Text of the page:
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Dismantling America: and other controversial essays Hardcover – August 10, 2010
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Praise for the works of Thomas Sowell:
For anyone looking for a straightforward and honest discussion of the origins of our current crisis, informed by a deep understanding of both economics and politics. . . --Washington Times
I've read all his books and never been even faintly disappointed. --Fred Barnes, executive editor of the Weekly Standard
Thomas Sowell is, in my opinion, the most original and interesting philosopher at work in America. --Paul Johnson, author of Modern Times
[T]hese vigorously argued essays present a stimulating challenge to the conventional wisdom. --Publishers Weekly --This text refers to the MP3 CD edition.
From the Back Cover
That Barack Obama in office has often done the exact opposite of what Barack Obama said as a candidate, on issue after issue, should not cause half the surprise and disappointment that it has produced in many people who pinned high hopes on him. The really painful surprise is that so many people based their hopes on his words, rather than on his deeds. However, our concern is not with one man but with a country. When we look back at the decades-long erosions and distortions of our educational system, our legal system and our political system, we must acknowledge the chilling fact that the kinds of dangers we face now were always inherent in these degenerating trends. These essays deal with these trends individually, but it may help to keep in mind that they were all going on at the same time. --This text refers to the MP3 CD edition.
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Bottom-Line: I share Sowell's concerns, but regret that he has become too attached to the past. It used to be that 40-acres and a mule allowed a man to be successful in the U.S.; obviously, this is not true anymore. Similarly with some of our values and institutions. Take a lesson from the Chinese - beginning their spectacular economic turnaround first required that they declare much of Mao, Marx, and Engels as being out of date. I'm going to go with Bill Gates, Andy Grove, and Jeffrey Immelt on the need for greater government involvement - especially in encouraging high-technology, clean energy and industrial policy.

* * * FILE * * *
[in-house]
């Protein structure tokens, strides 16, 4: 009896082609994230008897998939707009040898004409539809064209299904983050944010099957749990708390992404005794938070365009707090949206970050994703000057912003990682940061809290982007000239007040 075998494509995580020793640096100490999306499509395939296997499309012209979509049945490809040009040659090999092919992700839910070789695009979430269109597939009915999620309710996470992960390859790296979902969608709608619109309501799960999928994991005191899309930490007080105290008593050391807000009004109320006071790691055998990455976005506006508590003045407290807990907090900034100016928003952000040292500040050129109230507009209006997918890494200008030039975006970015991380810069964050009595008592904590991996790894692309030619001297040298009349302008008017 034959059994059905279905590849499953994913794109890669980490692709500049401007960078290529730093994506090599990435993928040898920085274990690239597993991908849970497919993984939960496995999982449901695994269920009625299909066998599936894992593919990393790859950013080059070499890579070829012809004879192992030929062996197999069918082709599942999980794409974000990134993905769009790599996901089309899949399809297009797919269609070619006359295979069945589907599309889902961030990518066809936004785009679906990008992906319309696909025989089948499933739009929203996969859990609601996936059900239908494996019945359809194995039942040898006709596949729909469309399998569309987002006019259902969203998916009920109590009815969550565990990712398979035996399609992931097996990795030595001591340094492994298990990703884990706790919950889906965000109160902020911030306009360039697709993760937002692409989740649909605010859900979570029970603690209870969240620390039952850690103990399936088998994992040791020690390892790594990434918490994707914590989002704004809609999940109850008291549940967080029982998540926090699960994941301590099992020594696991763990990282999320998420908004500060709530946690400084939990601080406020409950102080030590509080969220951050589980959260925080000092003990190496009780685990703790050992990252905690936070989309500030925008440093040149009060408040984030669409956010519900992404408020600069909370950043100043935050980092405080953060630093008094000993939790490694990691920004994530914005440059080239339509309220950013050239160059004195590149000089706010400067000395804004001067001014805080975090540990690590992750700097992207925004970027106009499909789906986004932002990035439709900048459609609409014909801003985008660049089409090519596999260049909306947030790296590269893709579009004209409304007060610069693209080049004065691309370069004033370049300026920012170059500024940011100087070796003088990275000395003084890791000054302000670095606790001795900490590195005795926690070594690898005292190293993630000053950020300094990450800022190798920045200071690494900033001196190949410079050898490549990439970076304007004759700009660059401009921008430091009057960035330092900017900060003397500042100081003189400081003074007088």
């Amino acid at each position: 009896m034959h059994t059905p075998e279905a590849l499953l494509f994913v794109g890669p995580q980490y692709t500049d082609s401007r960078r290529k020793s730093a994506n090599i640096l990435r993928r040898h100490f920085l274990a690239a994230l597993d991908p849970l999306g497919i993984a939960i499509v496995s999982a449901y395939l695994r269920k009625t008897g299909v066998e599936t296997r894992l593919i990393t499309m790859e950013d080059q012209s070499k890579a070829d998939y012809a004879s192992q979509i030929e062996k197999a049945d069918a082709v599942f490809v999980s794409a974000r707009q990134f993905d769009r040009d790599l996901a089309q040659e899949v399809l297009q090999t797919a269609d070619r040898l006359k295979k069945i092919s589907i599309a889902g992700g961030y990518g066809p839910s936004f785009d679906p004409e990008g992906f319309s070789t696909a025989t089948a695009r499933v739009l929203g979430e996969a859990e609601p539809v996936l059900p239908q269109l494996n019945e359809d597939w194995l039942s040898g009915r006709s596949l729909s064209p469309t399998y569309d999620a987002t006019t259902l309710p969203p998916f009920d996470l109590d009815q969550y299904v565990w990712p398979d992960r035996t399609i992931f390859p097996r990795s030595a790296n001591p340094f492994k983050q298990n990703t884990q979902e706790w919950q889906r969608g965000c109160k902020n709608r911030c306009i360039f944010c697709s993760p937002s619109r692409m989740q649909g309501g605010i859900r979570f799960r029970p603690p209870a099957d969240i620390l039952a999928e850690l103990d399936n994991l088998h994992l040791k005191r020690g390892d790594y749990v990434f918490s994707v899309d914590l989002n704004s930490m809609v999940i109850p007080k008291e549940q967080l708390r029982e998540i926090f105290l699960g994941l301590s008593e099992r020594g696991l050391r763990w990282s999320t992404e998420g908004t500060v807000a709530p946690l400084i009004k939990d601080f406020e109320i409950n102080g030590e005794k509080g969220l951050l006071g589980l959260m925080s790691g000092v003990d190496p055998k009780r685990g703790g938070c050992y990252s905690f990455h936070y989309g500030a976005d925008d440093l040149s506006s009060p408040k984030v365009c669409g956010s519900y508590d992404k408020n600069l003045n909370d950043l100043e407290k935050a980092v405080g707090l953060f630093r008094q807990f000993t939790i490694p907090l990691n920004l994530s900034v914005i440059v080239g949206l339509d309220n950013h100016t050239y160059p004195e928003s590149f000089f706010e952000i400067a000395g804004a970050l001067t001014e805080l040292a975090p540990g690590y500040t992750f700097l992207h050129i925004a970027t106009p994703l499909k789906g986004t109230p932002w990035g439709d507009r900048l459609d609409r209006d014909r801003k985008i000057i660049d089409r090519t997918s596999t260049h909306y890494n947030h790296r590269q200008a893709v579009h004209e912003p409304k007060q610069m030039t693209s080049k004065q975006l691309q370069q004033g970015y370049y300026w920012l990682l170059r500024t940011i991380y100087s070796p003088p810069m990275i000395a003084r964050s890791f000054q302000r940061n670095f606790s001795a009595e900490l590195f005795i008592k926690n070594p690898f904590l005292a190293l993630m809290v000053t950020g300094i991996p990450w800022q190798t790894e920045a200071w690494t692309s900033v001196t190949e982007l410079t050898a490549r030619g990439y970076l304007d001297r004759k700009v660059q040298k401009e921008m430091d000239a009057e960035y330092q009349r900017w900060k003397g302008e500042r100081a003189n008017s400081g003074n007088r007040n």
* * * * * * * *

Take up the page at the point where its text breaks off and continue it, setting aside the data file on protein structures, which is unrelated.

Sowell is very good in explaining the mistakes that politicians make. He is very perceptive, for instance, in talking about the complicity of Congress in the recent financial crisis. He is not so good, however, in the criminal actions of the banks in bundling and selling off loans that they know will default.
Because of his undisguised contempt for government and the President, he is unable to evaluate the really successful big government programs, such as Social Security, public education, Head Start, national highways, food stamps, school lunches, federal training programs, and the like. He is the only one I know of who condemns Rooseveldt's Civilian Conservation Corps, which not only kept unemployed young men off the streets, but improved and created the infrastructure of our county, including soil conservation and parks. It also did much in preparing citizens for the cooperation and hard work required in fighting WWII.
The problem is not government but with those who influence government. What is most evident is his avoidance of the problems that beset the working class, such as the growing gap between the most wealthy and workers. Since the Reagan era, there has been a huge transfer of funds from the working, middle class to the wealthy. Not able to question how our system and how it contributes to social problems, he blames poor people for their poverty, just as once people blamed slaves for their slavery.
Sowell has no remedy for the 15 million workers out of work. He avoids completely the problems facing women, especially black women, schools, health care. Some of his information is wrong, such as his belief in the greater efficiency of corporations in distributing health care, food, education, and crime prevention. He says, for example that the excessive compensation of CEOs is nobody else's business. When it comes to reducing health care costs, he seems oblivious to the profits that insurance companies subtract from health care. While he fears the government in determining what health care we receive, he seems to believe that corporations really have the interests of citizens at heart.
Since the Reagan era, there has been a massive transfer of funds from the working class to the very wealthy. Wages have stagnated and are not reflective of workers' productivity.
Sowell is always asserting that progressives violate "American values." The only values he seems concerned with is the ability of corporations exploit the labor of workers. Americans don't believe that free-market capitalism will solve all problems. They believe that government should be honest and energetic in addressing human problems. Politicians make many mistakes and we must watch them to keep them honest. But they must work hard, and not do nothing. Government deserves credit for the good things that benefit all of us on a daily basis, e.g. sanitation, good roads, schools, libraries, support for businesses--in other words, many good programs besides public safety and the military.
Smaller government is always a good idea. Waste and inefficiency must be addressed. But Sowell does not realize that the greatest stimulant to large government programs is war. It seems like capitalism cannot exist without the profits that come with arms sale and military contracts.
Sowell's is basically a passive and submissive message: don't question the system. He is a good spokesperson for his corporate masters.